Poet Richard Blanco Examines Destiny, Chance, And The Immigrant Experience

How are our lives shaped by decisions made long before we were born?

That’s a question poet Richard Blanco wrestles with in his latest installment of “Village Voice,” Boston Public Radio’s recurring conversation about how poetry can help us understand the news of the day. He looked at two poems, “Of Consequence, Inconsequently,” and “Taking My Cousin’s Photo At The Statue Of Liberty,” that look at how the notions of destiny and chance shape the immigrant experience.

This episode of “Village Voice” aired on WGBH Boston Public Radio on March 14, 2018.

Poet Richard Blanco Grapples With ‘The Hidden Racism In America’

In the latest installment of “Village Voice,” Blanco examined one of his own poems from the book “Boundaries,” titled “Easy Lynching On Herndon Avenue.” He was inspired to write it after seeing a present-day photo taken of Herndon Avenue in Mobile, Alabama, the site of the last recorded lynching in the United States in 1981. (The street was later renamed after the man who was murdered, Michael Donald.)

Blanco was shocked at the street’s quiet, ordinary appearance — “as if nothing happened here,” he wrote in an email. It made him think about, as he writes, “the hidden racism in America.” read more…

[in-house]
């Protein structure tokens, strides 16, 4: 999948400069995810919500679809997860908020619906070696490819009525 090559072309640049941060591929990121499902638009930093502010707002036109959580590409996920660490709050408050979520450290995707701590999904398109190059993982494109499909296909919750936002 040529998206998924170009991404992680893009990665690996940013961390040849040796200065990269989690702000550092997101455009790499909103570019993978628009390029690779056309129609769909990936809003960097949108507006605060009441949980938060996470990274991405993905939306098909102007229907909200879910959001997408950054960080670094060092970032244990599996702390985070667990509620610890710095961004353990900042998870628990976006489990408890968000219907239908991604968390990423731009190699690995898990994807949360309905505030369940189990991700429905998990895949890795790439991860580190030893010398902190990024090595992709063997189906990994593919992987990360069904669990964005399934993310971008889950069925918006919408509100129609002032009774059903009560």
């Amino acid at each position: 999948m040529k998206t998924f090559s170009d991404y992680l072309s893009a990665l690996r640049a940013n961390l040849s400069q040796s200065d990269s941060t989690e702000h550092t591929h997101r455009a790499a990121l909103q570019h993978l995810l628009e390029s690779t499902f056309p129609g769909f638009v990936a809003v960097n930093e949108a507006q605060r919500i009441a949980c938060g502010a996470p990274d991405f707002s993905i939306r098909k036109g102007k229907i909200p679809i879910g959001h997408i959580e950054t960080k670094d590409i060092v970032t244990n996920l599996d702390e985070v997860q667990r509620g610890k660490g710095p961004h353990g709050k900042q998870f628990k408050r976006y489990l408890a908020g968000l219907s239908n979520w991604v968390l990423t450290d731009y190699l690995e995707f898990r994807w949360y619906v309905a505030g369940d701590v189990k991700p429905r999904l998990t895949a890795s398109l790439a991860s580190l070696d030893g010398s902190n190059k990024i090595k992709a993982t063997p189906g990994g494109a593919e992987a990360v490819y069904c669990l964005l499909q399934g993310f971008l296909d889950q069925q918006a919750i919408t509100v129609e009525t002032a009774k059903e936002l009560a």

One Pulse — One Poem

The Orlando shootings at a gay nightclub hit home with Miami native Richard Blanco, best known for his poem ‘One Today’ delivered at President Obama’s second inauguration. Here is Blanco’s poem for Orlando

Chicago Humanities Festival

A poignant, hilarious, and inspiring memoir from the first Latino and openly gay inaugural poet. Richard Blanco’s “The Prince of los Cocuyos” explores his coming-of-age as the child of Cuban immigrants in Miami and his attempts to understand his place in America while grappling with his burgeoning artistic and sexual identities.

Blaney Lecture at The Academy of American Poets

Recorded at Poets Forum 2014 in New York City, the Blaney Lecture is an annual lecture series that was created in memory of former Academy of American Poets Board Member Dorothy Gulbenkian Blaney. In this video, Richard Blanco, the 2013 inaugural poet of the U.S., discusses his role as the inaugural poet and his efforts to bring poetry to wider audience.

Bilingualism prevalent among many communities

Click here to watch full video on MSNBC

José Díaz-Balart talks to poet Richard Blanco about his new memoir “The Prince of Los Cocuyos” and his life growing up in the U.S. while trying to figure out his American identity surrounded by a family of Cuban exiles.

Until We Could

Until We Could, a gorgeous new video poem written by Richard Blanco, celebrates love and the freedom to marry for same-sex couples. The film is narrated by Golden Globe winning actress Robin Wright and actor Ben Foster. For more info on the campaign to win marriage nationwide, visits www.freedomtomarry.org.